That 2nd thing is quite key here: If we were to transform the <li> elements the scroll-container’s width would change. This would make the scroll-linked animation recalculate at every change, resulting in a flickering animation. We don’t want that of course.

💿 Album covers in this demo come from the wonderful Loci Records label. You should definitely check them out. Their “Season Two” compilation is a good start: https://locirecords.com/season-two/

🐛 In this demo you’ll notice the native ScrollTimeline implementation in Chromium being buggy. Click for more details/info.

If you have “Experimental Web Platform Features” enabled you’ll notice two bugs in this demo:

  1. The z-index is not always applied correctly (slight flicker).
  2. (Not shown in video above) Elements at the very start over very end animate “too late”/”too soon”

You can see this second issue in the recording below:

On load card_0 and its siblings start at 0% animation progress, no matter what their position inside the scroll-container. When scrolling horizontally you see the first few items “catch up” with their animation state. By hitting card_5 the animation renders as expected: the item shown in the middle is at animation progress 50%. You can this very same wrong behavior again when closing in on the right edge: the last 5 items have the same issue (but in reverse). By the time the last card is in the center, its animation progress is 100%, whereas it should be at 50%.

This debug session shows best:

For reference, in a non-buggy implementation the initial rendering would show card_0 at 50% animation progress, as it’s positioned halfway the scrollport:

Relevant Chromium Bug: 1174838

~

# Stacking Cards Demo

In this demo I tried recreating this Stacking Cards demo from CodyHouse, initially by Claudia Romano.

See the Pen 🌟 Stacking Cards, Final Version by Bramus (@bramus) on CodePen.

Thanks to playing with animation-delay I’m able to use one shared @scroll-timeline for each card

:root {
  --numcards: 4;
}

#card_1 { --index: 1; }
#card_2 { --index: 2; }
#card_3 { --index: 3; }
#card_4 { --index: 4; }

@scroll-timeline cards-element-scrolls-in-body {
  source: selector(body);
  scroll-offsets:
    selector(#cards) start 1, /* Start when the start edge touches the top of the scrollport */
    selector(#cards) start 0 /* End when the start edge touches the start of the scrollport */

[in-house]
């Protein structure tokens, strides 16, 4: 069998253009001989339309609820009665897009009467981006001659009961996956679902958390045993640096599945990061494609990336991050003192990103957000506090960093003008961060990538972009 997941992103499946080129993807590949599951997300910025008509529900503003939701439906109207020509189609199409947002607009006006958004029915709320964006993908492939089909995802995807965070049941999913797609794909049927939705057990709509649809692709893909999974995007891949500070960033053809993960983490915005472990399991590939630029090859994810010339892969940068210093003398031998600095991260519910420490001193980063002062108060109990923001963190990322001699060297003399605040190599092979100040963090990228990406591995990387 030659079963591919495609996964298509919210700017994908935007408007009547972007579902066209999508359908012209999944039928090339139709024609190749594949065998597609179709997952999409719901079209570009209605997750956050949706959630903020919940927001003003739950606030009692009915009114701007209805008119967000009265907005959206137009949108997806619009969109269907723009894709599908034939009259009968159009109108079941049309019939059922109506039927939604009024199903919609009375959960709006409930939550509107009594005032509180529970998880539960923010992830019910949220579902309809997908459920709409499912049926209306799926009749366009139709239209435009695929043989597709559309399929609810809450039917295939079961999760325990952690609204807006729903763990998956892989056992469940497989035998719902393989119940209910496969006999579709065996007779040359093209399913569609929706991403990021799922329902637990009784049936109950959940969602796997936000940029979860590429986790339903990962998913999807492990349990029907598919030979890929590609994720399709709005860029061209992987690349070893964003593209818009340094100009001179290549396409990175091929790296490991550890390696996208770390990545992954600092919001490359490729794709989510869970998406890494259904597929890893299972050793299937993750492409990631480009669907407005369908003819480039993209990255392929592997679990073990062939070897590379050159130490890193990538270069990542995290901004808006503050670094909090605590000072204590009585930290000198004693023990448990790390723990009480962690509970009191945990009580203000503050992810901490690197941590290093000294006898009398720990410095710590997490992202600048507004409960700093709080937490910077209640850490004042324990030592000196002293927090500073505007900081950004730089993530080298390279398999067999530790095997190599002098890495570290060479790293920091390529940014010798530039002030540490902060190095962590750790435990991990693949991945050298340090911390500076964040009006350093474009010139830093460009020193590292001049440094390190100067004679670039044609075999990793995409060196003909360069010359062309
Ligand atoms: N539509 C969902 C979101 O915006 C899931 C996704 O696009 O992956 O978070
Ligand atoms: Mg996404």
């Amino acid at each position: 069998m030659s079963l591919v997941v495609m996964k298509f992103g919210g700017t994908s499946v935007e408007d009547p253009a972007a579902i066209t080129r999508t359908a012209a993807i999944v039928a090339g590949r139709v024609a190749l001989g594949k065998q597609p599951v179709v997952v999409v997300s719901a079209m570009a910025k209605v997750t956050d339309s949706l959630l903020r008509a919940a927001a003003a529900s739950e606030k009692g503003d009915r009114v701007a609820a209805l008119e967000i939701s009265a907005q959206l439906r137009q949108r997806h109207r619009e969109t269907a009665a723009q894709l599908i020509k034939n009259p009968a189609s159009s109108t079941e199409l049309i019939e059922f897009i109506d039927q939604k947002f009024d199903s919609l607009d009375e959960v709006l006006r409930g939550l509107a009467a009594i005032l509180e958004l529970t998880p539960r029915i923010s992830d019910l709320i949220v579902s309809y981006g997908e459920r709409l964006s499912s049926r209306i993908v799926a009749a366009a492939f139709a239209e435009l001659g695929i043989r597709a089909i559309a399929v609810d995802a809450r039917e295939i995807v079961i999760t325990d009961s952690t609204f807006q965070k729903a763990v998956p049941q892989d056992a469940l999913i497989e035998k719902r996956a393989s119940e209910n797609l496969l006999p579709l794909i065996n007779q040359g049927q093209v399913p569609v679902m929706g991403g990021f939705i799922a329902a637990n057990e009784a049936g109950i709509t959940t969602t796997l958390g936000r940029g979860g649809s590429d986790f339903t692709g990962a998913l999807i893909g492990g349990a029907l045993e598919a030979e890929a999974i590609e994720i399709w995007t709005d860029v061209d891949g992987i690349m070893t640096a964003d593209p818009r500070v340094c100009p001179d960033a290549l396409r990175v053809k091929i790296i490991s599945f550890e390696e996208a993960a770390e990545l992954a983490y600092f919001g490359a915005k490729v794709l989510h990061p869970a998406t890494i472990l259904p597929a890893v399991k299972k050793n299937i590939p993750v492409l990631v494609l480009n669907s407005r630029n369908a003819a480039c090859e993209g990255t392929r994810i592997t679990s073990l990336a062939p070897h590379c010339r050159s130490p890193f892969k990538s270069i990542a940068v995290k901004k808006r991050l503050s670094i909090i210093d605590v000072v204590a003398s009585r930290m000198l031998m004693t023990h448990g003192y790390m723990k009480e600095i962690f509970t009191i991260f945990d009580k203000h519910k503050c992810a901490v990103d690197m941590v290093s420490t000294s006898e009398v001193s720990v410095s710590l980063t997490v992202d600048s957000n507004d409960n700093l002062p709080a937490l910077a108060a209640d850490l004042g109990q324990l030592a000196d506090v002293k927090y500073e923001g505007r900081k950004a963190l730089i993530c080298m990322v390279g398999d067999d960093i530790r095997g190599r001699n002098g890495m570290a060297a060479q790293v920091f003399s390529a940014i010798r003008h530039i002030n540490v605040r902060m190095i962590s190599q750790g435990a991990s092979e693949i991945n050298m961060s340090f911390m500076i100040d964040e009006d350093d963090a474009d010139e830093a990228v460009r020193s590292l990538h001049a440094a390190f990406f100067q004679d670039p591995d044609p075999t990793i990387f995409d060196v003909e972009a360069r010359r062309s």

;
  time-range: 4s;
}

.card {
  --index0: calc(var(--index) - 1); /* 0-based index */
  --reverse-index: calc(var(--numcards) - var(--index0)); /* reverse index */
  --reverse-index0: calc(var(--reverse-index) - 1); /* 0-based reverse index */
}

@keyframes scale {
  to {
    transform: scale(calc(1.1 - calc(0.1 * var(--reverse-index))));
  }
}
	
.card__content {
  transform-origin: 50% 0%;
  will-change: transform;

  --duration: calc(var(--reverse-index0) * 1s);
  --delay: calc(var(--index0) * 1s);
  
  animation: var(--duration) linear scale var(--delay) forwards;
  animation-timeline: cards-element-scrolls-in-body;
}

At first I struggled a lot with getting the sticky part right, as my position: sticky; would work as expected, but not as I wanted: the last card slid over the preceding ones:

After doing a detour with manually trying to translate the cards, I eventually found how to get my position: sticky; to work as I wanted.

  1. Don’t vary top by an extra 1em per sticky item, but fixate top: 0; and adjust the padding-top to achieve the offset.
  2. Lay out all cards in their wrapper using CSS Grid with fixated rows. Their padding simply bleeds out (huh? 🤯), and therefore they will be evenly spaced using gap.

Cool part is: browsers that don’t understand @​scroll-timeline but do speak position: sticky; will also see the effect, but simply without the scaling.

~

# In Closing

With those fine demos we conclude this second part of this series! We’ve covered how to create Scroll-Linked Animations based on the location of an element within the scroller, and how we can tweak their offsets. I think it’s pretty amazing what we can do with them … the amount of JavaScript that can be replaced with it will be huge.

I hope I’ve been able to get you excited for this possible future addition to CSS throughout this post. Although it still is in its very early stages, I’m confident this will become a CSS WG Recommendation one day 🙂

I’m glad to see that the Chromium engineers are actively working on this experimental implementation, taking the time to respond to newly reported bugs. I hope that other browser vendors will follow suit soon. Relevant tracking bugs to flag/star/follow:

🗃 You can find all demos shown in this post over at CodePen, in a Collection Scroll-Linked Animations: Part 2. It’d be great if you could ❤️ the collection and/or the demos you like.

~

To help spread the contents of this post, feel free to retweet its announcement tweet:

Follow @bramus (= me, the author) and/or @bramusblog (= the feed of this blog) on Twitter to stay-up-to date with future posts. RSS also available.

~

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About the author

Bramus is a Freelance Web Developer from Belgium. From the moment he discovered view-source at the age of 14 (way back in 1997), he fell in love with the web and has been tinkering with it ever since (more …)